Being an Avid editor makes you a better editor. To work in Avid you need to be precise with what edits you want to make and where. I find that versus Premiere or formerly Final Cut 7, the dragging and dropping in the timeline can sometimes lead to happy accidents, but normally just makes editing clunkier.
Avid has very confusing error messages. Versus something like Premiere that tells you exactly what your problem is, Avid will raise an error such as "SYS -5000" and you just need to know from experience or web searches what this means and how to fix it. I also dislike some of the effects, and find them to be somewhat user unfriendly. The effects are also named strangely, and I find it weird that opacity is called "foreground," for example.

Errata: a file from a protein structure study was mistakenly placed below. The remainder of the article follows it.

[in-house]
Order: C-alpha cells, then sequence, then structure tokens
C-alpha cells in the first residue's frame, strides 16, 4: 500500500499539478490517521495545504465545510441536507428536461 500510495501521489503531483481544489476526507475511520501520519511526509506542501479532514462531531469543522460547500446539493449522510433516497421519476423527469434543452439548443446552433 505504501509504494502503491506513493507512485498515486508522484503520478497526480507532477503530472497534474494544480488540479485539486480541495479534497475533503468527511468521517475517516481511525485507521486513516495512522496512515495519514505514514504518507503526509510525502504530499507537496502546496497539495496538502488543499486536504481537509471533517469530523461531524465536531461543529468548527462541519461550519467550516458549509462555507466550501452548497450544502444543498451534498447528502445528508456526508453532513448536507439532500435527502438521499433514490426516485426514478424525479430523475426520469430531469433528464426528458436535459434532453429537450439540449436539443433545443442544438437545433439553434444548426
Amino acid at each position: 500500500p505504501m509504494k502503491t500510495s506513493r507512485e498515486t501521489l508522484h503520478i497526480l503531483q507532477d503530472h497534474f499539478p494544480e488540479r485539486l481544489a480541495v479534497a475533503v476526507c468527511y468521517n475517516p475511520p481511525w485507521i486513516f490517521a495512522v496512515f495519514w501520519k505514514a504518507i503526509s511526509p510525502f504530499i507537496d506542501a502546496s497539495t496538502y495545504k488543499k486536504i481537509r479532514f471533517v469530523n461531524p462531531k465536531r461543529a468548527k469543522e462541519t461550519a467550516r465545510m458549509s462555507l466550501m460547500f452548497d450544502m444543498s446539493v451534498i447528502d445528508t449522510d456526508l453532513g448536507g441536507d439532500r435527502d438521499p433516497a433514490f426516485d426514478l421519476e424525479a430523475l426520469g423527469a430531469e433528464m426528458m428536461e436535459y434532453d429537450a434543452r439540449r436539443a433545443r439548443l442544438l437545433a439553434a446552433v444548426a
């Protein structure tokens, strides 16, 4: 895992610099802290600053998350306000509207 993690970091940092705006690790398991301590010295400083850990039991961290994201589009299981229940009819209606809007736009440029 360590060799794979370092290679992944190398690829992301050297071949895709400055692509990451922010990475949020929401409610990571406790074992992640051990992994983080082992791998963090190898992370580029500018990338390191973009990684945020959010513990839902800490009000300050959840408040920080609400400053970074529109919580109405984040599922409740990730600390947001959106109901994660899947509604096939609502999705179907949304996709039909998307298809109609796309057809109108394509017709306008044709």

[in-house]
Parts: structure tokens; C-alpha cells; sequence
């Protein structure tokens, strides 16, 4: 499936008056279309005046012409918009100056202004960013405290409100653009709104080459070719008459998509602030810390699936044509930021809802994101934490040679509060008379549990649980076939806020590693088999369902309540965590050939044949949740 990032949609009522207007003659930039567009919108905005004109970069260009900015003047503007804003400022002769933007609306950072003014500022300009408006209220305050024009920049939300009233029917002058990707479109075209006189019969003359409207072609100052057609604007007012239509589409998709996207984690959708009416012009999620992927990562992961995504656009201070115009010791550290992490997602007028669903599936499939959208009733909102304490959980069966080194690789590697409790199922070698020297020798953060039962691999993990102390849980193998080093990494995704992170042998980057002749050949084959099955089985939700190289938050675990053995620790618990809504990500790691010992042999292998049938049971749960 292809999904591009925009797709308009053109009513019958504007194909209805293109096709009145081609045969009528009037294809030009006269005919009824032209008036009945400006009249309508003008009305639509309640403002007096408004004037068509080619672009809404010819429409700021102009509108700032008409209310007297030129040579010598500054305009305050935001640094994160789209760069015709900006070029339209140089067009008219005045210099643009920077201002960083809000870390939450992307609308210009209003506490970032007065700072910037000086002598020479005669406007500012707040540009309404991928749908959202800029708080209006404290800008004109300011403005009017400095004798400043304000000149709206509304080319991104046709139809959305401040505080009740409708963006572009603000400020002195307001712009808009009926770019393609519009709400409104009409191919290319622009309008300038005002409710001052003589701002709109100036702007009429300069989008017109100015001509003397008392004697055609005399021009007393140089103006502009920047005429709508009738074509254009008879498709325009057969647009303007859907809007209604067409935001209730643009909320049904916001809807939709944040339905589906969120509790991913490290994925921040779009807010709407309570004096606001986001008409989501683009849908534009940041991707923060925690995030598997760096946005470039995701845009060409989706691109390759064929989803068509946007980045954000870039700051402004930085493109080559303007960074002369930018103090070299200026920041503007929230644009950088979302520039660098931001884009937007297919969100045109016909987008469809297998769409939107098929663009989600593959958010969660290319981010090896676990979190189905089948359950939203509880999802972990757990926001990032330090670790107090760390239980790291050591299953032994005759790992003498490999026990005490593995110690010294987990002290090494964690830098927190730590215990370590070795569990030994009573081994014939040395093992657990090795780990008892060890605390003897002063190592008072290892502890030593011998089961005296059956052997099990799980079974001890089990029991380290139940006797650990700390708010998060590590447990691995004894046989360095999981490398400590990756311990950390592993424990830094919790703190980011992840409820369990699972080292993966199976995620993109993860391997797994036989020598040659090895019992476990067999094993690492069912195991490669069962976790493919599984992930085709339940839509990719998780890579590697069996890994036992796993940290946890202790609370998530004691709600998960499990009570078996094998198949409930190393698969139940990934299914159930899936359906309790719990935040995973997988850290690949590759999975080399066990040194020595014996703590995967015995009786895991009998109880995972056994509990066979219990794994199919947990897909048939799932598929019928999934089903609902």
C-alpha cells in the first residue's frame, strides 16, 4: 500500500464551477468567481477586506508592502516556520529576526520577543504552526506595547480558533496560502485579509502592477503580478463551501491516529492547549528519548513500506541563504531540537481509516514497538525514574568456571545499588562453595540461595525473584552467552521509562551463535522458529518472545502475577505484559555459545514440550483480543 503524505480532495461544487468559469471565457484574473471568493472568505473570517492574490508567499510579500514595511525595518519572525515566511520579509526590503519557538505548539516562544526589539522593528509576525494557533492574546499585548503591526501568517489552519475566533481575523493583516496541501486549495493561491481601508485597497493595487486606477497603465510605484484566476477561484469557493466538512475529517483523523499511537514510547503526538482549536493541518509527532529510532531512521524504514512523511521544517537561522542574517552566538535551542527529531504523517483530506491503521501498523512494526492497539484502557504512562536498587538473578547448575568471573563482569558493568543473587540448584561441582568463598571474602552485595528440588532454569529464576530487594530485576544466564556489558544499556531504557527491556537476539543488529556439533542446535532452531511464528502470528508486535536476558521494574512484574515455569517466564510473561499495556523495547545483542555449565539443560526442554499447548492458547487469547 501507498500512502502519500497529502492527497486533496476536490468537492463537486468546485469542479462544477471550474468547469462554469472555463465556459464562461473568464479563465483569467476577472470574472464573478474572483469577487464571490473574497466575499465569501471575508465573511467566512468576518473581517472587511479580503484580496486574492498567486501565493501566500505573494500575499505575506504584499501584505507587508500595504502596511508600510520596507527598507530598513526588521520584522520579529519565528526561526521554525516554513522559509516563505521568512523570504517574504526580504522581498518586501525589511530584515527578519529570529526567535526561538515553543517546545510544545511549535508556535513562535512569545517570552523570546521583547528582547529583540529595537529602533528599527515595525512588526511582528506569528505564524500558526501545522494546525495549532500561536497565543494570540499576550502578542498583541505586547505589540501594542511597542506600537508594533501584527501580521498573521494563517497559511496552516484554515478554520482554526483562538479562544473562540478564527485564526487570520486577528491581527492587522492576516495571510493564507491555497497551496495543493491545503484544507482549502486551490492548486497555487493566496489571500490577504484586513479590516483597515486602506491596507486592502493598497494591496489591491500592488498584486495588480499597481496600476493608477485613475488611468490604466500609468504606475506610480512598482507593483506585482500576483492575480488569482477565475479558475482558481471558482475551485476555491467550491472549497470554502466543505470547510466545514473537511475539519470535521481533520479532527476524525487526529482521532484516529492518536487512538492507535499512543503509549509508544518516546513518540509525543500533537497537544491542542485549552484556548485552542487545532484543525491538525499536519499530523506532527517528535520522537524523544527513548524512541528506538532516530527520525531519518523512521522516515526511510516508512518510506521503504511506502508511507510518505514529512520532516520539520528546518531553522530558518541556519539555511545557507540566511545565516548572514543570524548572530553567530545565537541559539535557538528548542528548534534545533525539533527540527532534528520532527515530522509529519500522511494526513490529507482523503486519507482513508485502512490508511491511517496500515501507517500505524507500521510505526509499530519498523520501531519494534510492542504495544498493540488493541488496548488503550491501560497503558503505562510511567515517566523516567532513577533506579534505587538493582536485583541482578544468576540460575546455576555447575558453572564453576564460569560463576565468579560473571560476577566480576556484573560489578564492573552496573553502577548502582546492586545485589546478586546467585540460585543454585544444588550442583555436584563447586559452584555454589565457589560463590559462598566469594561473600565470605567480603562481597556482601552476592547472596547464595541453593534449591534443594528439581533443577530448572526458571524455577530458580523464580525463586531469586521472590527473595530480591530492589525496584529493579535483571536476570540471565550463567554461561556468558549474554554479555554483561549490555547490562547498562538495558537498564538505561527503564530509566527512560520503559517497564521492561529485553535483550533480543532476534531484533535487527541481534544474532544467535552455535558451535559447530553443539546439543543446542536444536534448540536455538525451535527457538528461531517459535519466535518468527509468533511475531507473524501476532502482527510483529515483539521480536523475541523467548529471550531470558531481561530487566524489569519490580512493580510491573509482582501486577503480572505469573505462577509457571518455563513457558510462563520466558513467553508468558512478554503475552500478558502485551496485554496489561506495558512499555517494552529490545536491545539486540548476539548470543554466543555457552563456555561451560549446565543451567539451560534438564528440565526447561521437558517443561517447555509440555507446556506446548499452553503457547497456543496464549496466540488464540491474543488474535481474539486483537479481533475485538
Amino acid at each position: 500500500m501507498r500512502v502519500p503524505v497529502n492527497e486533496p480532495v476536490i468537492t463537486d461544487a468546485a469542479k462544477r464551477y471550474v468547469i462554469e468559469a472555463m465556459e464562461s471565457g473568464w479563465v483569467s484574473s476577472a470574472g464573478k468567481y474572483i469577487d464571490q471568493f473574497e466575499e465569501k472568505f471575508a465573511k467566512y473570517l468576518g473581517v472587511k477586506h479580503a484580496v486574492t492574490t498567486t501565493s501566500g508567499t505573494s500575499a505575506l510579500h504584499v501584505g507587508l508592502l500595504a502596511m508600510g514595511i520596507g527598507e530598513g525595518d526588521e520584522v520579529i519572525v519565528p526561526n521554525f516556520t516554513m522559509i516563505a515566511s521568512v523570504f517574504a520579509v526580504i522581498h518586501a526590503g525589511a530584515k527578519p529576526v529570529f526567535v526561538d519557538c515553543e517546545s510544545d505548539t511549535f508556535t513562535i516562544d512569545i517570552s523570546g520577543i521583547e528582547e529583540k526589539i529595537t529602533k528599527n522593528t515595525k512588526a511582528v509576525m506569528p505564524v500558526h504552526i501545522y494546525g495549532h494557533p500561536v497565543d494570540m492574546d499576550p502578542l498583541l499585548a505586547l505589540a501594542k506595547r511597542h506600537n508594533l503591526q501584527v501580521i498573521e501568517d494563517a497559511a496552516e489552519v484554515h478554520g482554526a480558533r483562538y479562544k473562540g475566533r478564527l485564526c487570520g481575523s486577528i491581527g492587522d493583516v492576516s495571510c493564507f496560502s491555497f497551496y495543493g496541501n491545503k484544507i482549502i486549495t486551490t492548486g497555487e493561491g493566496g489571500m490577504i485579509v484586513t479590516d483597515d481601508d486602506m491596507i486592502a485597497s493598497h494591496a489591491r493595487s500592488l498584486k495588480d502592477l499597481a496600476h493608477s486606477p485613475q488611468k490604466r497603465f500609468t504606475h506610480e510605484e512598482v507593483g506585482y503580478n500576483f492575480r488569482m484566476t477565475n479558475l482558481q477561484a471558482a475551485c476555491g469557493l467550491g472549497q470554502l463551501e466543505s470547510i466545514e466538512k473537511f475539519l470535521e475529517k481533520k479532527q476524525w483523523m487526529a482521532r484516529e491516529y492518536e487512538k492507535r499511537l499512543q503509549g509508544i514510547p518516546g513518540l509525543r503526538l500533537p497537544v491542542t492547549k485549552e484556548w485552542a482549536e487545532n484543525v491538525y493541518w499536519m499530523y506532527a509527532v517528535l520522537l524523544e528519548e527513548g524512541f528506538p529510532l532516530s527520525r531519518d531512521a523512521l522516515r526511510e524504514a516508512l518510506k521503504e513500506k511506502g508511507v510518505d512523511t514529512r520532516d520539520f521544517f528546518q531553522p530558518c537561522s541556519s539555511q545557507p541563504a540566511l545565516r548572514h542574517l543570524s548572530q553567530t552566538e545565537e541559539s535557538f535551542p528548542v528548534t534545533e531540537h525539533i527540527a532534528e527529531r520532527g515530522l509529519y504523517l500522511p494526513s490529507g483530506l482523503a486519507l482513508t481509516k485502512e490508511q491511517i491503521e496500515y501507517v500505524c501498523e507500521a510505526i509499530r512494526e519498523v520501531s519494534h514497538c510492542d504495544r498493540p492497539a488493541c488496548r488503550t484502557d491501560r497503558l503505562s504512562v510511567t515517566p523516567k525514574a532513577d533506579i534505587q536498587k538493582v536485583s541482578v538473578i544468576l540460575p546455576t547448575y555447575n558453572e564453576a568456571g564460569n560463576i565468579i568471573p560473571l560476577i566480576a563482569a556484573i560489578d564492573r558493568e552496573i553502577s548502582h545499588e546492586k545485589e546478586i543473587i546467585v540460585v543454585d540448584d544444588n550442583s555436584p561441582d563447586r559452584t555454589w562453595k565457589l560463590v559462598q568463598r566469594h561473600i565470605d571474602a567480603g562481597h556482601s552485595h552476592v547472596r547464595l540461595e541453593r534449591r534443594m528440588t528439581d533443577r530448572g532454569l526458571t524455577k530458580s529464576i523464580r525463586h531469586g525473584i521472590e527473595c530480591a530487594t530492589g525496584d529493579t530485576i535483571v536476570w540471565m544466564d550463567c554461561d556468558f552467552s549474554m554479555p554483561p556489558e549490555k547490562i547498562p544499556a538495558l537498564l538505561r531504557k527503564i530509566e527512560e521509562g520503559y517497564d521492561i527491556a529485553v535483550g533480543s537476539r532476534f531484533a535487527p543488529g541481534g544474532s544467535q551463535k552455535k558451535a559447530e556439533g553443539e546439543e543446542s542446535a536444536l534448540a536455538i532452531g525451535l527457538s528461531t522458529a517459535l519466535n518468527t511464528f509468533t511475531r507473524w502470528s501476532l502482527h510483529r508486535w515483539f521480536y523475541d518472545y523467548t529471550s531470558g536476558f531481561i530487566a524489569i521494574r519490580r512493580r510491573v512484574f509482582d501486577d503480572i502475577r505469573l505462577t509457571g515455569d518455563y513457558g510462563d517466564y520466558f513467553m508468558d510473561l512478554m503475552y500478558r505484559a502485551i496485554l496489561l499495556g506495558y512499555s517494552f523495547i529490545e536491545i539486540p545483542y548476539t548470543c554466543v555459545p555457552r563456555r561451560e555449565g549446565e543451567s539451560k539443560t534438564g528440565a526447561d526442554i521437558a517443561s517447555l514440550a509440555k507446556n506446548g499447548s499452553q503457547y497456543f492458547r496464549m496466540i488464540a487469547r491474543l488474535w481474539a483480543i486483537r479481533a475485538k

Watch tutorials for the best way to 3 point edit, and how to use their effects. The effects are not intuitive and require training whether you are learning from someone else are watching tutorials on Youtube.
Our entire business relies on Avid. We are commercial editors, so we craft stories out of sometimes 30+ hours of footage into either short 15 second commercials to sometimes longer form web videos of 5 minutes or more. Being knowledgeable in Avid is crucial to working in the film editing industry. Being an assistant, I work one on one with my editor constantly. The seamless project sharing/bin lock system is vital to our workflow and allows me to stay on top of what my editor is doing.